4. It’s also interesting to see the evolution of a rumor. It’s like a game of whisper. Infowars has a revised list of ‘suspect’ companies. They say it’s a list of companies either “Owned by Monsanto or sell small precentages of seeds from them.” In other words, if a company sells any seed that Monsanto sells (GMO or not), they are added to the list.

    The next person repeats the list, but manages to leave off the phrase, “or sells a small percentage of seeds from them.” Then people think a company is owned by Monsanto when they are not. Monsanto does not only produce GMO seeds, but people jump on the conspiracy bandwagon and make everything that touches Monsanto part of the threat. Then if a small company buys seed from a reseller who gets it from Monsanto, they are targeted as part of the conspiracy.

    People spend so much time calling everything a demon behind the tree that it becomes impossible to tell what is truly a threat. This makes people either boycott an honest company, or throw out the whole concern as unfounded. Stay with the facts so the problem can be clearly seen. Exaggerating the problem does more to help GMO companies than to hurt them.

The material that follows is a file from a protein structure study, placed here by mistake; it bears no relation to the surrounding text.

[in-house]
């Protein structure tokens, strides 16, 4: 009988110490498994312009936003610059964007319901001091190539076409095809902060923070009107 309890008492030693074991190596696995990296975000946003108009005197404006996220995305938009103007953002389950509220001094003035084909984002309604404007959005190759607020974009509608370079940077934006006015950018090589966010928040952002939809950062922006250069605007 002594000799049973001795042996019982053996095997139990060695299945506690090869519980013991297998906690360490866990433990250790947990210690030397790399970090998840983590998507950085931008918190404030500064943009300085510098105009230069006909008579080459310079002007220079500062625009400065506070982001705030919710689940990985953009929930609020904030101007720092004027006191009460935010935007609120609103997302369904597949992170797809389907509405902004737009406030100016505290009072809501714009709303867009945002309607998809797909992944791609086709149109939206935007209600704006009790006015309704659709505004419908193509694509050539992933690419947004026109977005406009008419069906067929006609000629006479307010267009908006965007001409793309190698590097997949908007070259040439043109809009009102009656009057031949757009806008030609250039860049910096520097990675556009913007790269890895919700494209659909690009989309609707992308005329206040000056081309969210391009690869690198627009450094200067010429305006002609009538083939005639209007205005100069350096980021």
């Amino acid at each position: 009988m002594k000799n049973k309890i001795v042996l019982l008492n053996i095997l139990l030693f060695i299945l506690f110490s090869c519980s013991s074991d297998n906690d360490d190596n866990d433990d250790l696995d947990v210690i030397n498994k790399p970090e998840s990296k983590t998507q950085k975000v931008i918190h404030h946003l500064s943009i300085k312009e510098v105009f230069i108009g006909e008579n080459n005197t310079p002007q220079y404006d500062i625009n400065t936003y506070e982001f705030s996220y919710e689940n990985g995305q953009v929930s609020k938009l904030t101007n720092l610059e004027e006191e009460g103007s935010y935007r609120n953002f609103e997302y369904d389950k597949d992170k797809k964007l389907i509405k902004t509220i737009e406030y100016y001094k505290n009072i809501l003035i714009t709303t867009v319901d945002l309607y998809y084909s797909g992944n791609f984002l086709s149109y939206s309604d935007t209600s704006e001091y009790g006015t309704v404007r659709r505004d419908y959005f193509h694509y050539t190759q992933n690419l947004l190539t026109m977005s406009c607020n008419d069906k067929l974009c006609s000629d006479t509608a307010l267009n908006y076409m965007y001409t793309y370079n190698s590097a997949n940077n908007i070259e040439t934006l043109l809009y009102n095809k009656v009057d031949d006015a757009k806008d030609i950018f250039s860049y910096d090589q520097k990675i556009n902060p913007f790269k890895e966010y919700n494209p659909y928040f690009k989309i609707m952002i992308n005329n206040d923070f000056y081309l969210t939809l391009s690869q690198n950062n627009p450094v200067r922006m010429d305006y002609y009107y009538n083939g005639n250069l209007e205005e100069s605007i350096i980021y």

5. Thank you Mr. Snipes for posting your comments. Nice to see a “Voice Of Reason” amongst all the ignorant &/or uninformed dross out there.

  6. Do you know where this tree is located? Do they have a website? I would be interested to know how long this tree manages to live. Thanks!

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    • At this point, you can’t. Some people use this picture to sell Italian Tree tomatoes. While Italian tree gets big (up to 15 feet high), this one is privately produced. They have one at Epcot Center and a few other places. This picture was taken in China, where this hybrid was developed. But this isn’t available to the public. At least not at this point.

  8. I think there is confusion because of how or government defines GMO. Althoughthe term “GMO” applies to genetically engineered plants, or government also considers any organism that is modified (even naturally), as genetically modified. I think it’s a bit misleading, and I think it’s deliberate.
    I choose to always buy organic. This way, I know I’m avoiding synthetic, toxic chemicals/pesticides, and I also avoid GE “food”.
    In order to qualify for a USDA Organic label, the product must be 100% GMO-free, and 97% percent of it must contain ingredients that were not cultivated with synthetic chemicals. It allows for some cisgenic cross-breeds, but it does not allow for transgenic cross-breeds.
    Can you tell me of this tomato tree is a cisgenic or transgenic breed? And was it cultivated completely free of synthetic pesticides?

  9. Pingback: Octopus Tree : la plus grande plante de tomates du monde